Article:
Roderick McKenzie always had a taste for literature, as was seen years later when he opened correspondence with traders all over the north and west, asking for descriptions of scenery, of adventure, folklore and history. On his building Fort Chipewyan we learn that he also had in view the founding of a library at the fort, which would not be only for the immediate residents of Fort Chipewyan, but for traders and clerks of the whole region tributary to Lake Athabaska, so that it would be what he called, in an imaginative and somewhat jocular vein, "the little Athens of the Arctic regions." This library became, perhaps, the most famous in the Whole extent of Rupert's Land, and more than fifty years afterwards we read of Lieutenant Henry Lefroy, on his expedition for magnetic observation, spending the winter in Fort Chipewyan, and revelling in the treasures of its well-selected library; therefore the library was not entirely, as Masson contends, scattered and destroyed in the first generation after its founding. The establishment of a library in the fir north, and other similar incidents, are evidences of the intelligence and even culture found in the posts of the, fur traders from the time of Mackenzie to the present. Elsewhere time writer has amplified the matter, and with slight modification said: 'That the officers of the fur companies were not traders only is made abundantly evident. In one of his letters Governor Simpson (1833) states that their great countryman, Sir Walter Scott has just passed away; he thanks one of his traders for sending him copies of Black-wood's Magazine; and orders are often given for fresh and timely books. A little earlier we find the minute interest which the fur traders took in public events in a letter from Chief Factor John Stuart, after whom Stuart's Lake in New Caledonia was named. Stuart speaks to another fur trader of the continuation of Southey's " History of the War of the Peninsula" not being published, and we know from other sources that this history fell still-born, but Stuart goes on to say that he had sent for Colonel Napier's "History of the Peninsular War." "Napier's politics," says Stuart, "are different, and we shall see whether it is the radical or a laurel [Southey was poet laureate] that deserves the palm." These examples illustrate what all close observers notice, that the officers of the fur companies not only read to purpose, but maintained a keen outlook for the good, even for the most finished contemporary literature.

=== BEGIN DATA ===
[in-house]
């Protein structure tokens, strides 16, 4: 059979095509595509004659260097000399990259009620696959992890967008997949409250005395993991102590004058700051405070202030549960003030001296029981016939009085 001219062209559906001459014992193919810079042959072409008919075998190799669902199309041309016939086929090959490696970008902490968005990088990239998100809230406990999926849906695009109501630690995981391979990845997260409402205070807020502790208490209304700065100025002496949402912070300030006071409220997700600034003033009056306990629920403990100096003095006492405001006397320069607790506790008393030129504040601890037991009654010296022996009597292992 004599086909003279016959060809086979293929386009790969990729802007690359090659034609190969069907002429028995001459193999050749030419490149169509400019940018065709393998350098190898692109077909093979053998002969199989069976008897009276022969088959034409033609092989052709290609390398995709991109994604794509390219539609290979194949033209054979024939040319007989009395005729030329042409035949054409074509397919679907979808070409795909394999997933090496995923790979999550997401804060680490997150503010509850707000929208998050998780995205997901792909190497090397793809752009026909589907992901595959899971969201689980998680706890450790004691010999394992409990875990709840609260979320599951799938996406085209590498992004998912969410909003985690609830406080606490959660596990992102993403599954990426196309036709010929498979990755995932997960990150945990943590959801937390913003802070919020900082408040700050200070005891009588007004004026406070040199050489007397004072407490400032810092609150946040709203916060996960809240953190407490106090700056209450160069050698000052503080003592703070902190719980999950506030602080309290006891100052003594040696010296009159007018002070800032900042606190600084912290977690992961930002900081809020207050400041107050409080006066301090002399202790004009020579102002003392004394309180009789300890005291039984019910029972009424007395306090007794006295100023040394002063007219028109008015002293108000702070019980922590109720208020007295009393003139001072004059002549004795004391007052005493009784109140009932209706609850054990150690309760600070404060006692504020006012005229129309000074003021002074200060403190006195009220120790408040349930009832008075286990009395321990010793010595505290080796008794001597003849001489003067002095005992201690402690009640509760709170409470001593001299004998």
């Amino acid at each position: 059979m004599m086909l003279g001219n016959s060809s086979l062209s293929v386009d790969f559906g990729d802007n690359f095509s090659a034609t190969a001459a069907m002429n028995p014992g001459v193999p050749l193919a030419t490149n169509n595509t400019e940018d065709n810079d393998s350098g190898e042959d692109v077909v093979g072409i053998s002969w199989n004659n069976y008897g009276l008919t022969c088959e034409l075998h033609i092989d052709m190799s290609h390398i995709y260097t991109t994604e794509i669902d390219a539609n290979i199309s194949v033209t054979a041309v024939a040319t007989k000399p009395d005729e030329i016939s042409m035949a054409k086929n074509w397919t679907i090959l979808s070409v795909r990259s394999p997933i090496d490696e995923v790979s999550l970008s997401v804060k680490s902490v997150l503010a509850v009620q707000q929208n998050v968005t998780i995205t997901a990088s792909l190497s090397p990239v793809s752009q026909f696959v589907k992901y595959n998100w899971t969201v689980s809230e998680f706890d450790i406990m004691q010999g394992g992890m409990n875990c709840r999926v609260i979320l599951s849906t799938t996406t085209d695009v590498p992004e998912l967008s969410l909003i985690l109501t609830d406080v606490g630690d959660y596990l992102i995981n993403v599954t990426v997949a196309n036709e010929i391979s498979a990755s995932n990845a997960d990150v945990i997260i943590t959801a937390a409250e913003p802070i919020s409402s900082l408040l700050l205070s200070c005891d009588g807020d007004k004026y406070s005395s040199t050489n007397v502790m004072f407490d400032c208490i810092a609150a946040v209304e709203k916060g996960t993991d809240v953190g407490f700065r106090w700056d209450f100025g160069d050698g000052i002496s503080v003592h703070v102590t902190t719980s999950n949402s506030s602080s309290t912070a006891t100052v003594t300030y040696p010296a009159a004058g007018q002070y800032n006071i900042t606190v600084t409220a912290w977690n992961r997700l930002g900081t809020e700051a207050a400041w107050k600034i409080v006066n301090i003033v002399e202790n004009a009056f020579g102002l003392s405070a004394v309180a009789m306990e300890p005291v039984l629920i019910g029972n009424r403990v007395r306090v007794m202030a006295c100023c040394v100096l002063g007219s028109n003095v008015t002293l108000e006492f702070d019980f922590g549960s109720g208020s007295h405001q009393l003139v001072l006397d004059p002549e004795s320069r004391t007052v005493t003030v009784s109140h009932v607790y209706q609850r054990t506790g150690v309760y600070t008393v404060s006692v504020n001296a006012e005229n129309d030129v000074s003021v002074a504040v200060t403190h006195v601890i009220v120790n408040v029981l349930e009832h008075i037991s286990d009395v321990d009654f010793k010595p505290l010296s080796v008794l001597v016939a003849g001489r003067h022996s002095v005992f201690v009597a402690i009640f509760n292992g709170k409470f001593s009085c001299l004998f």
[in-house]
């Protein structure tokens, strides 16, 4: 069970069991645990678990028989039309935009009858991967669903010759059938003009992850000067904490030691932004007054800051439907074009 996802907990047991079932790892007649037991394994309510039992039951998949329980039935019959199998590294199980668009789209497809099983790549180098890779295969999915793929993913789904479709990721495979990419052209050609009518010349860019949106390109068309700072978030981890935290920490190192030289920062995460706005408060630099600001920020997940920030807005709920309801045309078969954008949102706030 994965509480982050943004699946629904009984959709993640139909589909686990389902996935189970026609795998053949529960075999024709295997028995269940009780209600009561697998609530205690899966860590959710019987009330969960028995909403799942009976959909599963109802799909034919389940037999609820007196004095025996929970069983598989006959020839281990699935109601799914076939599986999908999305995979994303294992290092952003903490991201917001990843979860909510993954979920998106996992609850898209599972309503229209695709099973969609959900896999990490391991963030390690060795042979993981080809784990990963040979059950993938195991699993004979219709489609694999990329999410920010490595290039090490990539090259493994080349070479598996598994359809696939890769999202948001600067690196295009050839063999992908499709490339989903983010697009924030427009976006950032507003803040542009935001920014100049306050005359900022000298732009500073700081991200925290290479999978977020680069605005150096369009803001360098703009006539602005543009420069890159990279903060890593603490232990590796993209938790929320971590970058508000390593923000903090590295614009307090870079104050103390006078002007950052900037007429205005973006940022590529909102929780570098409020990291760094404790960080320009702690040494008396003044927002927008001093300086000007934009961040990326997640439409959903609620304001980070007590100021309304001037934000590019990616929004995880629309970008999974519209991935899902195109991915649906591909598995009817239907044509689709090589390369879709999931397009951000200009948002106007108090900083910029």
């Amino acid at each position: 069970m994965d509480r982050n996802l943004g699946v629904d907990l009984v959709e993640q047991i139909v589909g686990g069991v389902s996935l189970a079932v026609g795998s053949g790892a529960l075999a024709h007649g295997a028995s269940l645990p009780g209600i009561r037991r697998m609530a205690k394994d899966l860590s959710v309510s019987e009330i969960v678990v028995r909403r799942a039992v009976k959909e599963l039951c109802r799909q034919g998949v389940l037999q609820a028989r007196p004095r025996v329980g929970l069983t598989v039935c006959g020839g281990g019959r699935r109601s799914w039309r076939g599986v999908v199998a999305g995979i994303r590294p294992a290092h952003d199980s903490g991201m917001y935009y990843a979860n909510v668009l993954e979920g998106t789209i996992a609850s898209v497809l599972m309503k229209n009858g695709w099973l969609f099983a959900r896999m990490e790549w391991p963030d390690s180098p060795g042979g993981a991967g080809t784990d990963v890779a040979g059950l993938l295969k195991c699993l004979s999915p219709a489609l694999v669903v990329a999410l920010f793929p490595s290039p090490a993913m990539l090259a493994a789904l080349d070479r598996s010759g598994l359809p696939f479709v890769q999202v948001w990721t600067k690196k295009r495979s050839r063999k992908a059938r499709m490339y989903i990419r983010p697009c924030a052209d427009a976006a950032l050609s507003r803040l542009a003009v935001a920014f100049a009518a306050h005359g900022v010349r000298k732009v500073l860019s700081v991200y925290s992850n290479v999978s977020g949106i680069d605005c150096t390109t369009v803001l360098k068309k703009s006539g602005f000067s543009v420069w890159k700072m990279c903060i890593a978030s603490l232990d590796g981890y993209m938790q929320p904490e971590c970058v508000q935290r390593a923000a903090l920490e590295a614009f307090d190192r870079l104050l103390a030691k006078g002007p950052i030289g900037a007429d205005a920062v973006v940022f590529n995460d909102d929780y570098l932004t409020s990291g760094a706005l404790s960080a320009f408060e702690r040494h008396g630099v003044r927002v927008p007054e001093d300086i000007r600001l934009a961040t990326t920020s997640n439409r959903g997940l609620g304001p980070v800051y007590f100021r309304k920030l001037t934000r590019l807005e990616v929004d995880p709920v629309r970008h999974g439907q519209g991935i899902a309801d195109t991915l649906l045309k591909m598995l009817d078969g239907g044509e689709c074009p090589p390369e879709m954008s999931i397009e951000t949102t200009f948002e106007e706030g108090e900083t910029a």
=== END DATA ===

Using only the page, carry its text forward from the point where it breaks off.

Here, then, the winter of 1788-9 was spent in the new fort by Roderick McKenzie. Even a view of the map can hardly make vivid to us the great distance to the far north that Fort Chipewyan is. From Montreal to Grand Portage took the mangeurs de lard many days. After the coureurs de Bois left Grand Portage with song and flags and mirth, time fled quickly until the outlet to Rainy Lake was reached, which was a stopping-place for the western expeditions. On August 1st the canoes, manned with sturdy French-Canadians or Indians, left Rainy Lake for the far north. As the season was fast passing the canoemen worked with might and main in order to reach their destination. It was the end of September before the voyageurs and their well-laden canoes reached Athabaska.